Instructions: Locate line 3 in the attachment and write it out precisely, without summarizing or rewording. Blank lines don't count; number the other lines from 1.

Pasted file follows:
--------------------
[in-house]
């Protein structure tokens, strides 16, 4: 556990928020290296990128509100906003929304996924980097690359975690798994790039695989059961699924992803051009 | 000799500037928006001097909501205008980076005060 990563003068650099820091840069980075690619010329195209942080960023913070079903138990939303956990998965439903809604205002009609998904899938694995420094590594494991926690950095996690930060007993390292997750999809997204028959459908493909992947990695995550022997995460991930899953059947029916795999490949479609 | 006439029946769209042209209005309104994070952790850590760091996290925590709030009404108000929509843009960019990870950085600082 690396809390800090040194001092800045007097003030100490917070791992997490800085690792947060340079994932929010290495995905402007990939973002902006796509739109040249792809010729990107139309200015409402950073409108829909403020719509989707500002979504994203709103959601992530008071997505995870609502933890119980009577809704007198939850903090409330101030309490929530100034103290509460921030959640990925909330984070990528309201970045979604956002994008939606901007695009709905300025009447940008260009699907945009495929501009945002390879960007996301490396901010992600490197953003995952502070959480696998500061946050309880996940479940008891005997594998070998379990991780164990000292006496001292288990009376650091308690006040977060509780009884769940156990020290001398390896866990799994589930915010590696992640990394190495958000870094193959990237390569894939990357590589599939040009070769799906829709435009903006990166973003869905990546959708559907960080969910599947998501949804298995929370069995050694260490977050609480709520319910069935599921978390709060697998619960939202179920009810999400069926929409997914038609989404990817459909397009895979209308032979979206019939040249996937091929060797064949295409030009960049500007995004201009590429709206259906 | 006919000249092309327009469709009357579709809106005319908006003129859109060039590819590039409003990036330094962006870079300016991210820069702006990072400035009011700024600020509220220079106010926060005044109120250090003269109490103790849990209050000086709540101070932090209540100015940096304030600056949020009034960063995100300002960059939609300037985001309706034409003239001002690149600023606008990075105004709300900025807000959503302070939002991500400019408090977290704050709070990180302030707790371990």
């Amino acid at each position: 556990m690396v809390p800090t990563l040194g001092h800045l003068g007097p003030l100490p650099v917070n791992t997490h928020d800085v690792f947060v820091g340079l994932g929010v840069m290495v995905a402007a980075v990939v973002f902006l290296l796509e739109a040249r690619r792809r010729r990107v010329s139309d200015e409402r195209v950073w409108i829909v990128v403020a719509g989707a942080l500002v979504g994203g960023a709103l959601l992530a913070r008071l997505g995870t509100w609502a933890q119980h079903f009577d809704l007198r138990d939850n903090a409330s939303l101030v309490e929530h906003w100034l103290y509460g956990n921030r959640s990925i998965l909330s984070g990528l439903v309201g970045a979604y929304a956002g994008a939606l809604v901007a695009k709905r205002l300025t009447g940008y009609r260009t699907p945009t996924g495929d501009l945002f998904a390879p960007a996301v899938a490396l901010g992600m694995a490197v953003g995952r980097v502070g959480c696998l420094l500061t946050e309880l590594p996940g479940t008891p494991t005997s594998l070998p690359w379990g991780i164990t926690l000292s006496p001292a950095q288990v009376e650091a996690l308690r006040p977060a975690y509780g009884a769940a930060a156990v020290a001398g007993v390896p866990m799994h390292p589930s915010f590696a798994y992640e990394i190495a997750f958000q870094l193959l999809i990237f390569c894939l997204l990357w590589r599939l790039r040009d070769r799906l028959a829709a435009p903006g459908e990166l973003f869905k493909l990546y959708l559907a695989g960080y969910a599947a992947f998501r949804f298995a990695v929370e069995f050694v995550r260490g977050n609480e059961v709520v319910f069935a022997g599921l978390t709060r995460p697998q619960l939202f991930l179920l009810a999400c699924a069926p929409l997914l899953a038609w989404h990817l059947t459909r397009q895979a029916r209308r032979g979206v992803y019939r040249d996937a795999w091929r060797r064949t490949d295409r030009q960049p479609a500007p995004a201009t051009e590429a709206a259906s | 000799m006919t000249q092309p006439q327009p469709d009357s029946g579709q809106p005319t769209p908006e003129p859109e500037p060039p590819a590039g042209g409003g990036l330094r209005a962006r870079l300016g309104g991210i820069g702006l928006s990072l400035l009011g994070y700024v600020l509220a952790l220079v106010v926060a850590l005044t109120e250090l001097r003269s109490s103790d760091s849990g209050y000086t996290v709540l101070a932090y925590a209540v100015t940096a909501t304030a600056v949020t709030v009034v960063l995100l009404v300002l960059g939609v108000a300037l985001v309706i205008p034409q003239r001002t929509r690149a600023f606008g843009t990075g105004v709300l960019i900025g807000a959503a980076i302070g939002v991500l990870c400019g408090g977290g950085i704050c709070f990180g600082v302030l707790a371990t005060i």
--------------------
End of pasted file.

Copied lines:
């Amino acid at each position: 556990m690396v809390p800090t990563l040194g001092h800045l003068g007097p003030l100490p650099v917070n791992t997490h928020d800085v690792f947060v820091g340079l994932g929010v840069m290495v995905a402007a980075v990939v973002f902006l290296l796509e739109a040249r690619r792809r010729r990107v010329s139309d200015e409402r195209v950073w409108i829909v990128v403020a719509g989707a942080l500002v979504g994203g960023a709103l959601l992530a913070r008071l997505g995870t509100w609502a933890q119980h079903f009577d809704l007198r138990d939850n903090a409330s939303l101030v309490e929530h906003w100034l103290y509460g956990n921030r959640s990925i998965l909330s984070g990528l439903v309201g970045a979604y929304a956002g994008a939606l809604v901007a695009k709905r205002l300025t009447g940008y009609r260009t699907p945009t996924g495929d501009l945002f998904a390879p960007a996301v899938a490396l901010g992600m694995a490197v953003g995952r980097v502070g959480c696998l420094l500061t946050e309880l590594p996940g479940t008891p494991t005997s594998l070998p690359w379990g991780i164990t926690l000292s006496p001292a950095q288990v009376e650091a996690l308690r006040p977060a975690y509780g009884a769940a930060a156990v020290a001398g007993v390896p866990m799994h390292p589930s915010f590696a798994y992640e990394i190495a997750f958000q870094l193959l999809i990237f390569c894939l997204l990357w590589r599939l790039r040009d070769r799906l028959a829709a435009p903006g459908e990166l973003f869905k493909l990546y959708l559907a695989g960080y969910a599947a992947f998501r949804f298995a990695v929370e069995f050694v995550r260490g977050n609480e059961v709520v319910f069935a022997g599921l978390t709060r995460p697998q619960l939202f991930l179920l009810a999400c699924a069926p929409l997914l899953a038609w989404h990817l059947t459909r397009q895979a029916r209308r032979g979206v992803y019939r040249d996937a795999w091929r060797r064949t490949d295409r030009q960049p479609a500007p995004a201009t051009e590429a709206a259906s | 000799m006919t000249q092309p006439q327009p469709d009357s029946g579709q809106p005319t769209p908006e003129p859109e500037p060039p590819a590039g042209g409003g990036l330094r209005a962006r870079l300016g309104g991210i820069g702006l928006s990072l400035l009011g994070y700024v600020l509220a952790l220079v106010v926060a850590l005044t109120e250090l001097r003269s109490s103790d760091s849990g209050y000086t996290v709540l101070a932090y925590a209540v100015t940096a909501t304030a600056v949020t709030v009034v960063l995100l009404v300002l960059g939609v108000a300037l985001v309706i205008p034409q003239r001002t929509r690149a600023f606008g843009t990075g105004v709300l960019i900025g807000a959503a980076i302070g939002v991500l990870c400019g408090g977290g950085i704050c709070f990180g600082v302030l707790a371990t005060i």